Uzbekistan was ranked 170 out of 174 countries in Transparency International’s 2012 Corruption Perceptions Index.  Uzbekistan’s 2008 national anti-corruption programme was not fully implemented.  Nevertheless, fighting corruption remained high on the government’s stated list of priorities and several measures were taken, including amending the rules governing the activities of traffic police, and the arrest of several individuals in high-ranking positions on charges of corruption.


Given ongoing restrictions on the access of international organisations to prisons and detention centres, and tight controls on the flow of information, it remained difficult to substantiate allegations of torture and of cruel, inhuman and degrading treatment.  Serious allegations emerged during the year, including the death of an inmate as a result of injuries inflicted by torture, lengthy periods of isolation for political prisoners and human rights defenders, and regular beatings.

We welcomed positive legislative developments, including the expansion of habeas corpus legislation.  UK project work in this area was linked to helping to bridge the gap between existing and new legislation, and its implementation.  In high-level encounters with the Uzbek authorities, the British Embassy continued to urge the return of the UN Special Rapporteur on Torture – who has not visited Uzbekistan since 2002 – and for Uzbekistan to ratify the Optional Protocol to the Convention against Torture.  The UK invited leading penal reform expert Baroness Vivien Stern CBE to Uzbekistan in March to launch a new phase of UK–Uzbekistan cooperation on prison reform issues.  Baroness Stern’s visit led to the launch of a project with the National Human Rights Centre, sharing experience of the UK system of independent monitoring of prisons by citizens.  Access to prisons by foreign organisations is severely limited but in late 2012, the British Embassy was for the first time granted permission to visit an “open” prison.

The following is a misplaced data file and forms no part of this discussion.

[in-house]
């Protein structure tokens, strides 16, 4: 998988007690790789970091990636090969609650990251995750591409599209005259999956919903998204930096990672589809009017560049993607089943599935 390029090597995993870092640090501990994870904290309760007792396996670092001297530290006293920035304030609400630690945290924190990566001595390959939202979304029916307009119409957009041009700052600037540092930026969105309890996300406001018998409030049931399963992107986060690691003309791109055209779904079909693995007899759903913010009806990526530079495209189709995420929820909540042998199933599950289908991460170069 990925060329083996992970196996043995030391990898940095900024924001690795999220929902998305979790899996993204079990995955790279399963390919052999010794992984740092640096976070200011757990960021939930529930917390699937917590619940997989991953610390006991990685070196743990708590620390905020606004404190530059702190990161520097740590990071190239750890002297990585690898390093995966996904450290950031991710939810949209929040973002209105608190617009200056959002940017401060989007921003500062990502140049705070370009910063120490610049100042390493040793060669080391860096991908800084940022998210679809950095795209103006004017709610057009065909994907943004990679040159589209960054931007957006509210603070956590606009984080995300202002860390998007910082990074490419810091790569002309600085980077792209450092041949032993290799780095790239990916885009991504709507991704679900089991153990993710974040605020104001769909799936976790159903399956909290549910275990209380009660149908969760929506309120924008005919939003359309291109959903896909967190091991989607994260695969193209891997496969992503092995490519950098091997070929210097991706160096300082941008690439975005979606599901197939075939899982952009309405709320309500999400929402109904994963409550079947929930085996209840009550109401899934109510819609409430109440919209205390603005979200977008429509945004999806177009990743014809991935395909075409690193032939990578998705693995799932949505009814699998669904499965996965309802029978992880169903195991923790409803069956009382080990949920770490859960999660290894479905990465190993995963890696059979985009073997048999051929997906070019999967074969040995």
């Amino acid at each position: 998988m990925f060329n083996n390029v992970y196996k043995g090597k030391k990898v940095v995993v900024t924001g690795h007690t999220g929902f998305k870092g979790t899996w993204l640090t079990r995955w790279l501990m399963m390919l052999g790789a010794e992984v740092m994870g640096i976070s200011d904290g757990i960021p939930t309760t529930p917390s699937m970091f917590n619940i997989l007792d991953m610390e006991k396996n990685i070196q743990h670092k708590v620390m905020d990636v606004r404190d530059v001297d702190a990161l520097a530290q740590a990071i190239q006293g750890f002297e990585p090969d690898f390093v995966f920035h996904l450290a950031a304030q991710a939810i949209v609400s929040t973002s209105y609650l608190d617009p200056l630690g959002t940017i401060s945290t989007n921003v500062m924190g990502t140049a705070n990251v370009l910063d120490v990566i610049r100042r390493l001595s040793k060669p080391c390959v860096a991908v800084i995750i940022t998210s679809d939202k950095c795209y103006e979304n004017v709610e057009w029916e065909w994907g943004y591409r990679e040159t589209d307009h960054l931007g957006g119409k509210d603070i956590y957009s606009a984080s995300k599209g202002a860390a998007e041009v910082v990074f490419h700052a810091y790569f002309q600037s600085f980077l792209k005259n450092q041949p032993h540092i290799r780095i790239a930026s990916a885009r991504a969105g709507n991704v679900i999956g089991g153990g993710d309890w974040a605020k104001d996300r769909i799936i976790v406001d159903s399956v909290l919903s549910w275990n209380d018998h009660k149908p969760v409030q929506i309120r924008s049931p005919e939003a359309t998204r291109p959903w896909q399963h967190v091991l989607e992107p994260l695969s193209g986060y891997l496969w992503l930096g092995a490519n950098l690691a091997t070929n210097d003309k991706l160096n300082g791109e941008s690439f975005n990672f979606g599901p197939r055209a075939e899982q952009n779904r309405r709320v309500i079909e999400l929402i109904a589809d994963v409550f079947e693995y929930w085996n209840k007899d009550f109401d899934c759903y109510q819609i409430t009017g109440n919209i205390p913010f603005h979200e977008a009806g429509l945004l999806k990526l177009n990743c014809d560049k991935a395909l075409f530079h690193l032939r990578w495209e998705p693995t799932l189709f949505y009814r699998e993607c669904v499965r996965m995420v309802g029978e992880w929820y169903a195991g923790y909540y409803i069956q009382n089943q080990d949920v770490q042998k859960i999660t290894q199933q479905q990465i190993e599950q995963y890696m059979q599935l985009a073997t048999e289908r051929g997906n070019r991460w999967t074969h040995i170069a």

Freedom of religion or belief

Uzbekistan’s constitution protects freedom of religion or belief.  However, many laws were used by the government to restrict this freedom, including tight control of registration of religious organisations.  Reports of harassment of individuals practising their faith outside state controls included raids on Baptist churches and fines on individuals, the arrest and imprisonment of several Jehovah’s Witnesses, and the imprisonment and lengthy sentences of up to 80 Muslims charged with terrorism and religious extremism offences.

Children’s rights

UK work in support of efforts to abolish the use of forced child labour in the cotton harvest, through greater diversification of agricultural produce, included the funding of a bio-laboratory in Andijan Agricultural University.

International Labour Organization monitors did not monitor the cotton harvest in 2012.  Monitoring by embassies, UNICEF and other international organisations cannot replace full, independent and substantive monitoring by the International Labour Organization.  However, in 2012, these organisations were given unfettered access by the Uzbek authorities to the cotton harvest, and attempted to observe as widely as possible.  No forced mass mobilisation of children aged under 15 was observed.  We welcome this progress and encourage further efforts towards full implementation of Uzbekistan’s obligations under International Labour Organization conventions.